Thursday, November 11, 2010

Matt Lennox

Matt Lennox's Men of Salt, Men of Earth (Oberon, 2009) is the type of book William Deverell recently argued we ought to celebrate more in Canada.

It is a rollicking collection of eight short stories, written in the adventure vein of Cormac McCarthy or Joseph Conrad.

It is literary, but delightfully unselfconscious about its artfulness. The stories are gripping, the language imaginative, the intelligence of the author radiant.

Caveat. I published the title story in The Danforth Review in 2006. It was the author's first publication, and it later landed in that year's edition of Best Canadian Stories.

Since then, Lennox has served with the Canadian Armed Forces in Afghanistan and is now apparently a student at the University of Guelph.

Not the usual pedigree of a small press author, eh? (Student, yes; soldier, no.)

It's a pity more fuss hasn't been made about this book. I only discovered it existed when it was long-listed (and later short-listed) for the 2010 ReLit Award. (Stuart Ross won.)

Travel is the common element in these eight stories. The opening (and title) story takes place in Australia. A Canadian youth is taken in the outback by locals/friends and he attempts to kill a kangaroo. Animals and violence (explicit and implied) and also common elements. The narrators/protagonists are young men seeking challenge, seeking definition, seeking to test themselves against the large, mysterious forces of the world.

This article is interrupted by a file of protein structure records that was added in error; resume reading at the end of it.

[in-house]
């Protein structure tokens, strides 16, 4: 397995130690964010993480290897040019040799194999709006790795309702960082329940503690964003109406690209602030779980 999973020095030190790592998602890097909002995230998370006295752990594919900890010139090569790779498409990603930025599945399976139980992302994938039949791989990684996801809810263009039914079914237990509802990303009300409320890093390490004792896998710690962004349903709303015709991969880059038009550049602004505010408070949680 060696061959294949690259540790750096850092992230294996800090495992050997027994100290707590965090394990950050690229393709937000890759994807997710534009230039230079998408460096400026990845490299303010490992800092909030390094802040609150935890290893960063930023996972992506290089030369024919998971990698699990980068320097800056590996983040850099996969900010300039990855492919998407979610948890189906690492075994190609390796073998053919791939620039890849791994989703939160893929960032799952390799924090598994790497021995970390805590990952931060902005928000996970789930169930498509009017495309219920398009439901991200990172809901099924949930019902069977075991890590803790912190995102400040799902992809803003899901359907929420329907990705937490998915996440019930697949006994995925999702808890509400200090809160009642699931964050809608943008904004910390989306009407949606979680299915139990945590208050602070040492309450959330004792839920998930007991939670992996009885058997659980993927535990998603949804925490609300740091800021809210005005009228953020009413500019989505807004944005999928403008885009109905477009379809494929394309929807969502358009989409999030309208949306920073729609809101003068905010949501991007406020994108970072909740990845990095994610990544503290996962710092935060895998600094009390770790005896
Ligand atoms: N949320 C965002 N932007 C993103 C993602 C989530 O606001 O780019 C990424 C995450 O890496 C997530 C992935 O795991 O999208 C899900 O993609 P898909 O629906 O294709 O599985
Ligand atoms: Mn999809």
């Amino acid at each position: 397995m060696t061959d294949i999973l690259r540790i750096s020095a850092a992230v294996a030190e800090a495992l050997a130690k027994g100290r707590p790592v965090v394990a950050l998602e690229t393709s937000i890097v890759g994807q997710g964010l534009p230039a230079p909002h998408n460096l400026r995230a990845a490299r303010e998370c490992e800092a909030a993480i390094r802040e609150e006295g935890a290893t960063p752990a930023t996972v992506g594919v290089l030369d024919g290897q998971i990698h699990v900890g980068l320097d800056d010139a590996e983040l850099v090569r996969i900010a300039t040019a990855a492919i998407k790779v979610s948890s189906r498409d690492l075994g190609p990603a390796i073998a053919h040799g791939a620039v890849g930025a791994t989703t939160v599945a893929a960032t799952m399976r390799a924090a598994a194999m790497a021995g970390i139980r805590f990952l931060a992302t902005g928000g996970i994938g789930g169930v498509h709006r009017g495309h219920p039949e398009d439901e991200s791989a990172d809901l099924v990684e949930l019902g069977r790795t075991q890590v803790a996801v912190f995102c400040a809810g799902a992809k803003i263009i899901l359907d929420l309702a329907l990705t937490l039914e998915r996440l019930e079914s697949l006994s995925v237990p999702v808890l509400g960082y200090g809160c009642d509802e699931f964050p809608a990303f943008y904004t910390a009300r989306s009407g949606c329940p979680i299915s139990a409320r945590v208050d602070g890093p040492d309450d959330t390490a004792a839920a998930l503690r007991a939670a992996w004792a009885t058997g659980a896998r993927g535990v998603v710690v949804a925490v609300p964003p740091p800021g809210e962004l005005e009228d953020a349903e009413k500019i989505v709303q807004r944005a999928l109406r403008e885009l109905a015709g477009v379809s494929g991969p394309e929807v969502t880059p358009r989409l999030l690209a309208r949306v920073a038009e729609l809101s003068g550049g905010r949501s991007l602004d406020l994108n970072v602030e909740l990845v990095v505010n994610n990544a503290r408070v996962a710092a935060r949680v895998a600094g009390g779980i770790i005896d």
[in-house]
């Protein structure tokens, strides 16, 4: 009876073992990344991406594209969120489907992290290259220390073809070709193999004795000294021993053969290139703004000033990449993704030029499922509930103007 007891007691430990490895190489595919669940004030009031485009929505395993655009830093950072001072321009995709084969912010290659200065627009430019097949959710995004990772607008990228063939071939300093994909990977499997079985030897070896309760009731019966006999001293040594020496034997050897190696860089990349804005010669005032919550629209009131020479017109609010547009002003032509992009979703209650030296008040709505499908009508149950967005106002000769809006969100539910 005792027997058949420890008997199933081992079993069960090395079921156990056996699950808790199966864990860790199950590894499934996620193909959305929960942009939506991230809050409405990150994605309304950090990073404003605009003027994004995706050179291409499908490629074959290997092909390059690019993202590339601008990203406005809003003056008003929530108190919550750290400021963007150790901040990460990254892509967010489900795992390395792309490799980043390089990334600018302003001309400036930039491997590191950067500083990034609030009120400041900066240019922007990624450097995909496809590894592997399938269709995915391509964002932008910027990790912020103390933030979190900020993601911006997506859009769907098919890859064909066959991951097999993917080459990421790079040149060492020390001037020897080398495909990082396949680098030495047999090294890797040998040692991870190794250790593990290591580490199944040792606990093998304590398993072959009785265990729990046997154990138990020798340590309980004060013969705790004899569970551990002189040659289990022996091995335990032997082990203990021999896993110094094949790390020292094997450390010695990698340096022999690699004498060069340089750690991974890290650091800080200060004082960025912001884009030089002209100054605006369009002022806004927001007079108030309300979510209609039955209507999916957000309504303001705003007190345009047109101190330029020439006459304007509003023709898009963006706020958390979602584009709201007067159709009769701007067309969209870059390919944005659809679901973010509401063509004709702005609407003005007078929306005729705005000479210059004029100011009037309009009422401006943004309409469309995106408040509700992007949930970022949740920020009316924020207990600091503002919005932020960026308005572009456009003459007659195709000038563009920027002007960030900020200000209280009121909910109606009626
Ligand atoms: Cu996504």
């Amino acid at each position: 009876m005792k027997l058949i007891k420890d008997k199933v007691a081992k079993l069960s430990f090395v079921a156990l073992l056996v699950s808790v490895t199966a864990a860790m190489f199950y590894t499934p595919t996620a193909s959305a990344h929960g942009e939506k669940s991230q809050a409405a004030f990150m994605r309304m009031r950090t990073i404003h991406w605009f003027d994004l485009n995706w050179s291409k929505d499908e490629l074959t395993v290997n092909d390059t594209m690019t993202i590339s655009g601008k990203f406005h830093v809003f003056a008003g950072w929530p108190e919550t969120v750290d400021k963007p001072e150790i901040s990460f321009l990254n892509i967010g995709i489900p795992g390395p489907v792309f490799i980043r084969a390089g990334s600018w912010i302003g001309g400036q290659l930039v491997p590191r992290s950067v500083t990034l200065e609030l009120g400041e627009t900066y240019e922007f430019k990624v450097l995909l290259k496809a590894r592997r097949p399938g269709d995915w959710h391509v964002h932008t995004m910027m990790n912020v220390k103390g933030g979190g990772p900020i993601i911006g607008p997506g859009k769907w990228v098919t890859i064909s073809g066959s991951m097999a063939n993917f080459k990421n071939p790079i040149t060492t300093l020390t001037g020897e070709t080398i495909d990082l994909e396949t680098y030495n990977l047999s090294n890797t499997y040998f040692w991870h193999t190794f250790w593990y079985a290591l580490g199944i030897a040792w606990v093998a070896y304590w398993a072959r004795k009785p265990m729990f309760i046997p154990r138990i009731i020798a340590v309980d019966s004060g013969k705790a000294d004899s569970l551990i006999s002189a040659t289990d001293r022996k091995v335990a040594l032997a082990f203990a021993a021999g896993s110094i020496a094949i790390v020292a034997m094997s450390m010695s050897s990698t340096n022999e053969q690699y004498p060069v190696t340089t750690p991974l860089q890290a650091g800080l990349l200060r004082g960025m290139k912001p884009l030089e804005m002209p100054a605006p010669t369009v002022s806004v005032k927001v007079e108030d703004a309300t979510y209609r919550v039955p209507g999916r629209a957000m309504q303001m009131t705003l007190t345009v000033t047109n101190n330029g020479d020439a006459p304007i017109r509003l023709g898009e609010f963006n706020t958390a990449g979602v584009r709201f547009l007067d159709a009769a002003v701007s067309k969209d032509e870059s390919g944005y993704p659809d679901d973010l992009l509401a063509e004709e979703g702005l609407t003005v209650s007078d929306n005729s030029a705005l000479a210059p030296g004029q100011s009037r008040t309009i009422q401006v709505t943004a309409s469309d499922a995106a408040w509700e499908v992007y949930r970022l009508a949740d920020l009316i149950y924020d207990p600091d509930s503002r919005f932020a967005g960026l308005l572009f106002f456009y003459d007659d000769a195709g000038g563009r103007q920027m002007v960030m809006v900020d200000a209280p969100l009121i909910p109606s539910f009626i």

The book includes a series of linked stories about Canadian friends traveling through India. In one, they get help from a local, who turns out to be from North Toronto.

Men of Salt, Men of Earth ends with a 68-page story (a third of the book) about a young man who joins friends in Mexico on a trail well off the beaten path. The story shows the protagonist in his sales job in Toronto -- succeeding in a corporate culture of macho vigor -- and then transported to the back of beyond. Living as if on the edge of reality.

Or is the whole point that it's a Conradesque quest down the river, seeking the authentic?

Lennox has written a startling debut collection that conjures up Heart of Darkness and All the Pretty Horses. He is not the usual small press author, and this is not the usual small press book.

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